Persons newly diagnosed with either of these horrible diseases are usually advised by their doctor or a support group to get their affairs in order now, while they still can.
It’s important because the day will come when you will not be able to handle your financial affairs or even medical decisions. There’s no getting around it. We sure wish there was but there isn’t. And if it’s not done by the time this dreadful day comes, a guardian may be appointed by the court to take over your care and finances. This person could be a child or relative or a total stranger. It could be an estranged child or relative – someone you would cringe if you knew were making decisions for you. The point is it could be someone you don’t want.
You also don’t want to leave this ordeal for your family or friends to deal with later. They’re having a hard enough time watching you slip away a little every day and they need every ounce of their strength to get through it, because their love for you isn’t going to stop the disease nor relieve their stress and anxiety an ounce. They’d do anything to make you better but there’s nothing they can do. It’s up to you to now make it easier for them. And you can only do it early by properly executing your advance directives as soon as you can after your diagnosis so your wishes are laid out loud and clear of what you want and who you want taking care of you and your estate when you’re not able to.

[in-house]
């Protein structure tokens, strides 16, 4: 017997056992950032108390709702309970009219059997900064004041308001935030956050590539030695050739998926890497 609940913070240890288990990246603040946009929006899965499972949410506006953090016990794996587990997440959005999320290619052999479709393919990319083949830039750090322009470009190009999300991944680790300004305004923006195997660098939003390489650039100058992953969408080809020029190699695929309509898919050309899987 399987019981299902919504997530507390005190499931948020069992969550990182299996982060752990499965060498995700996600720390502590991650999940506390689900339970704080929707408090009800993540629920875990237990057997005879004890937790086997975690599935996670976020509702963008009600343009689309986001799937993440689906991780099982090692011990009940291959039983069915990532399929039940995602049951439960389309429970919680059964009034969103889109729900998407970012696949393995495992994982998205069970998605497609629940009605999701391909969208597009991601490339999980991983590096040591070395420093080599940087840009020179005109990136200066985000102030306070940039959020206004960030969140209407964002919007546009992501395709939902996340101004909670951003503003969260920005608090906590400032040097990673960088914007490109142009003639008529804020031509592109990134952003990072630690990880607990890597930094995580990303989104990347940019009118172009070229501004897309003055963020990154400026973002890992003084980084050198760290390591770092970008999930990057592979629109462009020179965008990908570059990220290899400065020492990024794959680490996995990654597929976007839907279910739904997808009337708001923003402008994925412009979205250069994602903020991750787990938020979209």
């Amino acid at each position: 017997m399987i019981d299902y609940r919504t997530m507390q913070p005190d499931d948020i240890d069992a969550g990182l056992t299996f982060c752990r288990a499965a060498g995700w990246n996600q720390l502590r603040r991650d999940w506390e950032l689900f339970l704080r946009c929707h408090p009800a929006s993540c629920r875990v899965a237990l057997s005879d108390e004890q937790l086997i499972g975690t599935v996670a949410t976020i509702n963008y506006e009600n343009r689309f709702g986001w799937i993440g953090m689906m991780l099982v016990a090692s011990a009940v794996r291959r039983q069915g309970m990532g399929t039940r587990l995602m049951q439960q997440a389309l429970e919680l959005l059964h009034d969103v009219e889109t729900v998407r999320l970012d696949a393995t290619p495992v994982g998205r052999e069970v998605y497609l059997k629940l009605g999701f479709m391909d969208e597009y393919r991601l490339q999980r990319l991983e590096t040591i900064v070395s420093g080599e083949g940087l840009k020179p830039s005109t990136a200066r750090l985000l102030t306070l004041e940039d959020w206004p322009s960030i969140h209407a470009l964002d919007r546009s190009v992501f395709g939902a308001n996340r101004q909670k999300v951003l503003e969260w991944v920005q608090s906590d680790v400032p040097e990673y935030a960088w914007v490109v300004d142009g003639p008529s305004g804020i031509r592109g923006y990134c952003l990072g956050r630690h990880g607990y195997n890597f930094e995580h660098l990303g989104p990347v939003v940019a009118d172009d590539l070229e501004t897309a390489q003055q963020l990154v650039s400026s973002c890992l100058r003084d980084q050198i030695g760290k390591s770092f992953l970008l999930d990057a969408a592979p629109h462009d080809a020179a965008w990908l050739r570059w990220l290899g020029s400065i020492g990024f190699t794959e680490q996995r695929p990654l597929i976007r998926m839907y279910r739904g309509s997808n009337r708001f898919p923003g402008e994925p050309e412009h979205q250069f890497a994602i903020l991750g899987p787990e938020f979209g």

Alzheimer’s /Dementia support organizations report to NASGA that most people are advised but just don’t take care of this task as if not doing so somehow keeps the disease at bay.
Please don’t be another statistic. The best way to avoid guardianship abuse is to avoid guardianship. Do your best to give your family (or friends) every tool possible to make their burden a little lighter. Show them how much they mean to you by doing a proper Durable Power of Attorney/Health Care Proxy, Living Will, and any other advance directive you may need so they don’t have that worry too. They want the best for you. Help them give it to you.
We saw the video below on a FB page called, Alzheimer’s Inspiration, and wanted to post it for all families who have a loved one or know someone with Alzheimer’s or Dementia. It’s both painful and joyful to watch. Please remember, your loved one’s heart is always open even though he or she may have lost the ability to speak or be outwardly expressive.
Pray for a cure!